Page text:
February 27, 2011

Bone Sharps, Cowboys, and Thunder Lizards

Written by Jim Ottaviani
Illustrated by Big Time Attic (Zander Cannon, Kevin Cannon, and Shad Petosky)

Like most kids who grew up when I did, I loved dinosaurs. When I was four, I could pronounce their names probably better than I could most common English words. I even thought I would be a paleontologist, following along in the footsteps of Marsh and Cope and Horner and Bakker.

Well, obviously that didn't happen, or this blog might be called Fossil Feelings instead of Panel Patter, and I'd have a completely different subject and audience. However, I do get a bis nostalgic for those heady days when I was quite sure you'd find me with a little pick and dust brush, trying to discover a Robosaurus or something.

In a way, my child-like enthusiasm is not far off from the passions we see in Bone Sharps. The difference is that these are men with all the corruption that goes along with being grown up, and their enthusiasm takes them down darker paths, as Marsh and Cope write screeds, plant fossils, and use what political power they can bring to bear to ensure the ruination of the other. In the hands of Ottaviani, the pair are like warring children or cartoon characters, with the only thing missing a big explosion or perhaps a comic chase scene across the Wyoming desert.

Some liberties have been taken to make this story more engaging to the reader, of course, but the basic gist is correct. While Marsh and Cole agreed on far more than they disagreed (for example, they both thought Dinosaurs were akin to birds, which has now been proven), neither were willing to let the other have any point in the fossil record, for fear their own legacy might be tarnished. This got to be so ridiculous that the primary scientific journal of the time instituted the unusual practice of making Marsh and Cole pay by the page in order to be published! (This did not deter Marsh, who paid for multiple pages at a time.)

If you know anything of the history of the post-Civil War years in America, you won't be very surprised to learn that just as in every other field at the time, there was vast speculation, booms and busts, and those attracted to the field weren't above using underhanded tactics to get their way. Marsh, from this account at least, was a bilker of the government and a horrible employer. Cole lived above his means, which eventually caught up to him. Others were gamblers or schemers in other ways, making the few honest people (such as Chief Red Cloud) look like saints. American history is not a pretty subject, and Ottaviani makes that clear.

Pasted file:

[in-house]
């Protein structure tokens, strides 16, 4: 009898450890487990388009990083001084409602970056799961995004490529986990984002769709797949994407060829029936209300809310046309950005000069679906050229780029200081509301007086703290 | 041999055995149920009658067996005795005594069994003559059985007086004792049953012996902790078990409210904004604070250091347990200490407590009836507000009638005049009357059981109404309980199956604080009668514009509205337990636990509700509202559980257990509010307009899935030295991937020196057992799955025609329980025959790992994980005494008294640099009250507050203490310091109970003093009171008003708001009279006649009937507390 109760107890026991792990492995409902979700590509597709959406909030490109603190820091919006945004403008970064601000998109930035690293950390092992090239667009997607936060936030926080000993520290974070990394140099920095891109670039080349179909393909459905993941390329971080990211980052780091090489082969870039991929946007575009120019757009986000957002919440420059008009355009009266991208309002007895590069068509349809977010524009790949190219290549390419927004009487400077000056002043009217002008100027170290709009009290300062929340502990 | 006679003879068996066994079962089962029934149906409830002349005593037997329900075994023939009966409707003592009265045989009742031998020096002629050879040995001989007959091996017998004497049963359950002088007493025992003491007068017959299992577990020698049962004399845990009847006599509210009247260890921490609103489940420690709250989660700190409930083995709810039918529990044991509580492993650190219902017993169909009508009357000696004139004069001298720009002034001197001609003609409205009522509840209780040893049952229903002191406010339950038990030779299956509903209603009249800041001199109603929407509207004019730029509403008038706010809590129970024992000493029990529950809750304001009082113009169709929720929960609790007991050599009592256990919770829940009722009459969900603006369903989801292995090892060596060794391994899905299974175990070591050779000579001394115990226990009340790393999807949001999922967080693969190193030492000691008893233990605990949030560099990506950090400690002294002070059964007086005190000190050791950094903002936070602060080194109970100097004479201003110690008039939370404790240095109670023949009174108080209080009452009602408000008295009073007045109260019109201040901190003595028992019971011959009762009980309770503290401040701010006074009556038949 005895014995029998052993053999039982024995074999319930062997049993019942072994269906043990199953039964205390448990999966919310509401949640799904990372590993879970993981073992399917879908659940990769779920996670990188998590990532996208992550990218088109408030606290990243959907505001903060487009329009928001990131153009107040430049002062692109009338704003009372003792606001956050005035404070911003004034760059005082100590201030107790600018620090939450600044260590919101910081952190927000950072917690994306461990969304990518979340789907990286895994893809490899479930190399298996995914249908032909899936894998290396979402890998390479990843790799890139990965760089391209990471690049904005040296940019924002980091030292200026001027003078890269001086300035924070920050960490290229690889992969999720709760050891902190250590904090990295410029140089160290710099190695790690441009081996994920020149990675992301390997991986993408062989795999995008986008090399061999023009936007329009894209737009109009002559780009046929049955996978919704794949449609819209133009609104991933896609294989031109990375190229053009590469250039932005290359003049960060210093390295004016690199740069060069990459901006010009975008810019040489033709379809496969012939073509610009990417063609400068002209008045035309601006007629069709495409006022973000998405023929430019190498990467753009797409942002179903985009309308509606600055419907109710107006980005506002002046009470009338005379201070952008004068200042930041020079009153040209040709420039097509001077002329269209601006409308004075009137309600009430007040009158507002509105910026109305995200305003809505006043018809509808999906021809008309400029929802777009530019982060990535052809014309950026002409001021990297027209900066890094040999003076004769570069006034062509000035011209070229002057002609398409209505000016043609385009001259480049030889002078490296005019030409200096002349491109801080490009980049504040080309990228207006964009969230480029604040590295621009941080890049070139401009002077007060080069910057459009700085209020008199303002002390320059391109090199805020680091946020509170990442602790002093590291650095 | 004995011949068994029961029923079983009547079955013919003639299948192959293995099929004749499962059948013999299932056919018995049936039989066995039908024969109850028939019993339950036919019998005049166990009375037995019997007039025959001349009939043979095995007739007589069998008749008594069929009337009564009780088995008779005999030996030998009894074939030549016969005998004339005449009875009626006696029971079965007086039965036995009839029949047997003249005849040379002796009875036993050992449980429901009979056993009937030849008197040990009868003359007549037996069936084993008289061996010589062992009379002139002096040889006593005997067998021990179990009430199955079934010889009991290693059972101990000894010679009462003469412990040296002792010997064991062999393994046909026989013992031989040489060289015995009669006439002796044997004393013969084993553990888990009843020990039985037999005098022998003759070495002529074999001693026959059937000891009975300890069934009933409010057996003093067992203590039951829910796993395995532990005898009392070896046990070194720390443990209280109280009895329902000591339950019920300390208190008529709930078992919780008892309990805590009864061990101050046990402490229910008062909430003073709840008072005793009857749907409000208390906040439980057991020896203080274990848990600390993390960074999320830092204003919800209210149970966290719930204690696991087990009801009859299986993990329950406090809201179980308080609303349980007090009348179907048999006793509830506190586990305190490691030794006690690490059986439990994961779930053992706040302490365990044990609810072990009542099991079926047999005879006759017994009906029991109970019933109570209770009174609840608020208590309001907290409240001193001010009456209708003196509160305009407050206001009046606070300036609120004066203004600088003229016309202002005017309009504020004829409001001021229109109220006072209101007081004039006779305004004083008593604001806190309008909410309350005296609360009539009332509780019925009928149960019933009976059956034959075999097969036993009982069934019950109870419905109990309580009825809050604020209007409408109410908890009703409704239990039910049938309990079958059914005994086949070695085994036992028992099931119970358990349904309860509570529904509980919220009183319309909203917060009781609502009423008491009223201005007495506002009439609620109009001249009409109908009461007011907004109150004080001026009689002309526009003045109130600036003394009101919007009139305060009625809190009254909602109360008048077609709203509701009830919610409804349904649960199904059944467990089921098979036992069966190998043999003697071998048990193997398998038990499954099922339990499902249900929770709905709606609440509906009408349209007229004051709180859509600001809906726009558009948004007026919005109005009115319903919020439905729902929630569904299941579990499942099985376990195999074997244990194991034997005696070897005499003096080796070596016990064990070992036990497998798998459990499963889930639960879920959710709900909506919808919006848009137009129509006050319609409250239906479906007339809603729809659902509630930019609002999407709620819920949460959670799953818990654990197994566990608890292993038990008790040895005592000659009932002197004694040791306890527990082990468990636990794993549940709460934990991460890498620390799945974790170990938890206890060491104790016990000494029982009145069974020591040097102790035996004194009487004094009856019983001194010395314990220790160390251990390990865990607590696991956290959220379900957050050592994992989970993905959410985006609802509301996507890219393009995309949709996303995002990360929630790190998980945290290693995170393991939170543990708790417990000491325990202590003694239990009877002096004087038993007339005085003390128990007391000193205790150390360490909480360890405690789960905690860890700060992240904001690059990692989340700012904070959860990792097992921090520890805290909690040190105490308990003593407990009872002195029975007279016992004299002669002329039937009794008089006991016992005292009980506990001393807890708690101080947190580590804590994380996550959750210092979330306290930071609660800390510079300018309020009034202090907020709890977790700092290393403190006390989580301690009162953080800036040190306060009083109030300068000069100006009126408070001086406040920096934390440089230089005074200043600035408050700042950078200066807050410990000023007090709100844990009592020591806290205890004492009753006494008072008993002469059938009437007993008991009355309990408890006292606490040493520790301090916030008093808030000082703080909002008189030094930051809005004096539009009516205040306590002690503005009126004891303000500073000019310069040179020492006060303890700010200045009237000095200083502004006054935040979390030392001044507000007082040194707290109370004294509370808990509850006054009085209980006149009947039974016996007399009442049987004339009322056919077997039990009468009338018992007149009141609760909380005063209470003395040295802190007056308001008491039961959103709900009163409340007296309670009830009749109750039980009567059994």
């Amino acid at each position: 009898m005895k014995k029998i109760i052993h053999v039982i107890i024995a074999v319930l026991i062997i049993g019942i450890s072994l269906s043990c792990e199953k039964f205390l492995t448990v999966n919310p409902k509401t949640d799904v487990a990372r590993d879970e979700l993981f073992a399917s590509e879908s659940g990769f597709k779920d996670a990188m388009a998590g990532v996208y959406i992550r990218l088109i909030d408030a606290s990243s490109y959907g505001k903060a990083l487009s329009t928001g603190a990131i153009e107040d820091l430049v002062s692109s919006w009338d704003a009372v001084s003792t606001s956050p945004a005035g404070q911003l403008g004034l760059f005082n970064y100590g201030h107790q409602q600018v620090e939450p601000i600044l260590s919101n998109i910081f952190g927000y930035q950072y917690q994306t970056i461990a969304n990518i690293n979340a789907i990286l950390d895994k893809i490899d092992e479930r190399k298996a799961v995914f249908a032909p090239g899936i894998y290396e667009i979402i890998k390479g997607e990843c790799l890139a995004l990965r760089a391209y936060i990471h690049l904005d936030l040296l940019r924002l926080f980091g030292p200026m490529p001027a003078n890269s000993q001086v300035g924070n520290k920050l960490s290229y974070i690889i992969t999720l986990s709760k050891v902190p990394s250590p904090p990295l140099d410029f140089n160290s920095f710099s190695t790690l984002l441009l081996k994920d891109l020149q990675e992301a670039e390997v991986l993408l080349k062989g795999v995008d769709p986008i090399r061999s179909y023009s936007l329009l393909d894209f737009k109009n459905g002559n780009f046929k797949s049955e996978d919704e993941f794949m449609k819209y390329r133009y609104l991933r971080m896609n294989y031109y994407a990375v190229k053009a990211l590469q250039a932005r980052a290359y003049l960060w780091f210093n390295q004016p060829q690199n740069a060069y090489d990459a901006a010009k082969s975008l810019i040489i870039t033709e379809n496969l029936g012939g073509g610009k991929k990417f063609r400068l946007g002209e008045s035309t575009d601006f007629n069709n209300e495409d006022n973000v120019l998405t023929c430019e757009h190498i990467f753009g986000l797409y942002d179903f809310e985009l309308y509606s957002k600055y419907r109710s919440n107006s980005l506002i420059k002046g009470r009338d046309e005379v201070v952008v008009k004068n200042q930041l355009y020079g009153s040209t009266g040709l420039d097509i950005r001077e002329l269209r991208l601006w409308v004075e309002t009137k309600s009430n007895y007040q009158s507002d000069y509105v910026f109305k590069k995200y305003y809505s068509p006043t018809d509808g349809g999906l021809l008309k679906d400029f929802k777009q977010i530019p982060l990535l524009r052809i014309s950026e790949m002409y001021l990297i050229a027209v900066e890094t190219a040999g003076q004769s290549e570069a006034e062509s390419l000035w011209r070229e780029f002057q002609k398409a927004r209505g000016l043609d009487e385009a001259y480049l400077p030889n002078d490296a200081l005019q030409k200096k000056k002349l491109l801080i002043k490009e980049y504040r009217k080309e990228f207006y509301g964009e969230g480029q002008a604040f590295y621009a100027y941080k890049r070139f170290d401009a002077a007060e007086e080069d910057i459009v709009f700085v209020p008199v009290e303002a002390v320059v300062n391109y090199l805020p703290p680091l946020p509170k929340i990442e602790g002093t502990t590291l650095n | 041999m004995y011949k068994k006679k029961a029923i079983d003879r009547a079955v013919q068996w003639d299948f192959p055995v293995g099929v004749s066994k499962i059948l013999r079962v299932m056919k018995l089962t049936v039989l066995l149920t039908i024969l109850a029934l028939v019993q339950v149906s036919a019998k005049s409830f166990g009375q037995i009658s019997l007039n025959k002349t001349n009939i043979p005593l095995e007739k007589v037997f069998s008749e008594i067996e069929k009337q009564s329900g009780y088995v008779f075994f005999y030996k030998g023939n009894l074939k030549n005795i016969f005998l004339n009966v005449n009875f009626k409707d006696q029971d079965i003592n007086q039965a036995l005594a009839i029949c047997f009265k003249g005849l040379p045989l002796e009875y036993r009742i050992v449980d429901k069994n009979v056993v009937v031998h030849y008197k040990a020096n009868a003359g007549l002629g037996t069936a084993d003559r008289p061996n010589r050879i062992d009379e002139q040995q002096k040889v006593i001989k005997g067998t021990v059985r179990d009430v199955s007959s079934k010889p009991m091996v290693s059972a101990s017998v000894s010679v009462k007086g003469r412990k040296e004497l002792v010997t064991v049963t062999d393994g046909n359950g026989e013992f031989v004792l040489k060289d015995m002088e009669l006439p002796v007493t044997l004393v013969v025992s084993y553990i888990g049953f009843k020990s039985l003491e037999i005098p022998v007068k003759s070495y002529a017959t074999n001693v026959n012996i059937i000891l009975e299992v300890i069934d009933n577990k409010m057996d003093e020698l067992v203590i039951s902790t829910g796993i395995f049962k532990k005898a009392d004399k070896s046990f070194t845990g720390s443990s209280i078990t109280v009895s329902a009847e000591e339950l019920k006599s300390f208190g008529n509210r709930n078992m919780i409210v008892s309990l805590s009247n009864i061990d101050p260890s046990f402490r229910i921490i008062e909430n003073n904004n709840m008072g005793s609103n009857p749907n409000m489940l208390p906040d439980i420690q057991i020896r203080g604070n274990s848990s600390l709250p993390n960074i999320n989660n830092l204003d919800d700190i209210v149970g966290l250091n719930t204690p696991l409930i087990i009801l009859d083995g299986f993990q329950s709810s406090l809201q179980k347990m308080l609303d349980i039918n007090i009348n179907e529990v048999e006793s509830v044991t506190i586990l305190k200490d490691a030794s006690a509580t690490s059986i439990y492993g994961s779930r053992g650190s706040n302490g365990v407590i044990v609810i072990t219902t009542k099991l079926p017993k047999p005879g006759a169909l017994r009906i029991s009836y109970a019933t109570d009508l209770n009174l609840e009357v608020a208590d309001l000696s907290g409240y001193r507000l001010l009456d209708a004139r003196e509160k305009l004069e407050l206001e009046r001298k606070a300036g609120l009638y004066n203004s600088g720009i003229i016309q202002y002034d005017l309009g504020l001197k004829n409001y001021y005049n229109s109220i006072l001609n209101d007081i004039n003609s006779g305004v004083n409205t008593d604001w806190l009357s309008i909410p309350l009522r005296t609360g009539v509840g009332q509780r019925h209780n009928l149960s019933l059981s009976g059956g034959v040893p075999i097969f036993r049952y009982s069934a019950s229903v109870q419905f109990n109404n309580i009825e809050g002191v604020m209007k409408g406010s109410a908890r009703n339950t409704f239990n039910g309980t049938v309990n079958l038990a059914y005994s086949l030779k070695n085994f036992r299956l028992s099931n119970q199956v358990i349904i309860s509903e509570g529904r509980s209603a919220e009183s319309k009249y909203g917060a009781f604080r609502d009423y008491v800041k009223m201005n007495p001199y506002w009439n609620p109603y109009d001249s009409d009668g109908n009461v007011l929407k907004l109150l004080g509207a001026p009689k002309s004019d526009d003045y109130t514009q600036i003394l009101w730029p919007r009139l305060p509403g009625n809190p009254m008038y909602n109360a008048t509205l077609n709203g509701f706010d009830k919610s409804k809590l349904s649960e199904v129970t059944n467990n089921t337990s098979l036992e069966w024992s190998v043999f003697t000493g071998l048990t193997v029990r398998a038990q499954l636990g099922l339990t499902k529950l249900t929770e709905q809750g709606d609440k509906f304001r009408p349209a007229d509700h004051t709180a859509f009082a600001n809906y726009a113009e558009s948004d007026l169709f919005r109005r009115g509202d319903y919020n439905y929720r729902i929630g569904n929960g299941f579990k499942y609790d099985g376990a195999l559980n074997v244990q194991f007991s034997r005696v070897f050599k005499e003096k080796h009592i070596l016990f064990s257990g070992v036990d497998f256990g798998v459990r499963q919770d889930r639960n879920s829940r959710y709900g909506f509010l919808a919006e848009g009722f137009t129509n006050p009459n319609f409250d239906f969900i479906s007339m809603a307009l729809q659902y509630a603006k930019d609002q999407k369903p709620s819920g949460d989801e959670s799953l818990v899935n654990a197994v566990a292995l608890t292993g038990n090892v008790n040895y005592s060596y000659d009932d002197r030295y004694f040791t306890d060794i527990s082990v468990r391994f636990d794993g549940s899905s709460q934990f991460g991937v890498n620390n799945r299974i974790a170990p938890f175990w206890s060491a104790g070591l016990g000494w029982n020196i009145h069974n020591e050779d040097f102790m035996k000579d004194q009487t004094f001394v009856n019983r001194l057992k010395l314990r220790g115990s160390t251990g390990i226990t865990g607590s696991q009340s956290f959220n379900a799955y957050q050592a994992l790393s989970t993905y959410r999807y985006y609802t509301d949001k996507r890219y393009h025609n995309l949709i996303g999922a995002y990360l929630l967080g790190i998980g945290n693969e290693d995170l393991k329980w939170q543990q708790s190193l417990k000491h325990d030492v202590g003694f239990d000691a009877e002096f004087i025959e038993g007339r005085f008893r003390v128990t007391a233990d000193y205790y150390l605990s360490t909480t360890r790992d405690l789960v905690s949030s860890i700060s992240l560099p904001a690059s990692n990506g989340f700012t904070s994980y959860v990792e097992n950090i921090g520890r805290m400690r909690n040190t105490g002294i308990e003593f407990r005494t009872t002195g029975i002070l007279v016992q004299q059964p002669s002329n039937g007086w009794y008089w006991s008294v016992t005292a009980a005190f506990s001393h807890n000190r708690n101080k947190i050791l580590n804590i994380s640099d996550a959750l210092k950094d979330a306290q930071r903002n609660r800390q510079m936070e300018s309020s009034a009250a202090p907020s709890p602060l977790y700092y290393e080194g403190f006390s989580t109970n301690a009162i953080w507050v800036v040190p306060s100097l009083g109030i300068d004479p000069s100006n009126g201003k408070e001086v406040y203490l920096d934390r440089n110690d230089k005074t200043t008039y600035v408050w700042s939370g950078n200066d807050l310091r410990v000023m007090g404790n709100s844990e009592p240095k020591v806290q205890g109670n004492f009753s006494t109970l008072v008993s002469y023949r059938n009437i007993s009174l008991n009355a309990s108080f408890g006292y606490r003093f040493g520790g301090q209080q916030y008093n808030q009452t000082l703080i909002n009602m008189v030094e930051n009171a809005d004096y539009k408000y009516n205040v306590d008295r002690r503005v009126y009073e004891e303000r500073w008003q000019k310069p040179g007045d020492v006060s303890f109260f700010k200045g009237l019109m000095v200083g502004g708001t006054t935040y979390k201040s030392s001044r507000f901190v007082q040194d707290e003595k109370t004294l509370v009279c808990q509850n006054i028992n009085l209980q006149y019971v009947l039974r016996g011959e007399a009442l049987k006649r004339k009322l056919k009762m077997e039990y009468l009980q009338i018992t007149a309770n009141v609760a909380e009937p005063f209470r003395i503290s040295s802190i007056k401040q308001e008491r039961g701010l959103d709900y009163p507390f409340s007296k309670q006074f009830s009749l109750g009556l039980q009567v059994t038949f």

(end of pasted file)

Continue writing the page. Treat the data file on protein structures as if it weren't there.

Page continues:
In terms of an informative narrative, I think this book works well. The story flows from beginning to end, and while it's clear that facts are shifted or changed a bit to make it work better than it should, I don't think that Ottaviani strays so far as to turn this into a work of fiction. Think of it like you would a really good biographical movie, and you'll have a solid feel for the material before you start reading. You'll come out of this one with a better understanding of how the Bone Wars were won, but don't plan on writing any scholarly papers from this book. Thanks to a nice reference section, however, it's easy to use this as a springboard to other works, if you are so inclined.

Big Time Attic is a production house made up of three artists in this case, one of whom I know from other comics. [Edited with new info courtesy of Ben Towle. Thanks man!] If you are familiar with Zander Cannon's other work, you'll see his influence on most of the pages. They do a good job of making the comic feel like it's set in the late 19th Century, complete with the decision to use a sepia tone rather than black and white. The artists' depictions of historical figures is pretty good, as I could usually identify them without narrative help. I'm even going to give a shout out to the lettering, because P.T. Barnum speaks in circus poster font, which is absolutely brilliant.

Bone Sharps is a nifty little book that peels back a layer of shine from the Age of Dinosaur Hunters. My only minor complaint is the absence of Andrew Carnegie, who also had a hand in this insanity and should have at least gotten a mention. That's a minor omission, however, and one most probably wouldn't even notice, despite the fact that he does have a dinosaur named for him. If there's still a little kid inside of you who wants the T-Rex to fight the Triceratops, find a copy of this book and let the adult side of you learn the dark underbelly of what left your childhood self speechless, time and time again. Not only will it not spoil the wonder, it might even rekindle it. Now where did I leave my dust brush...?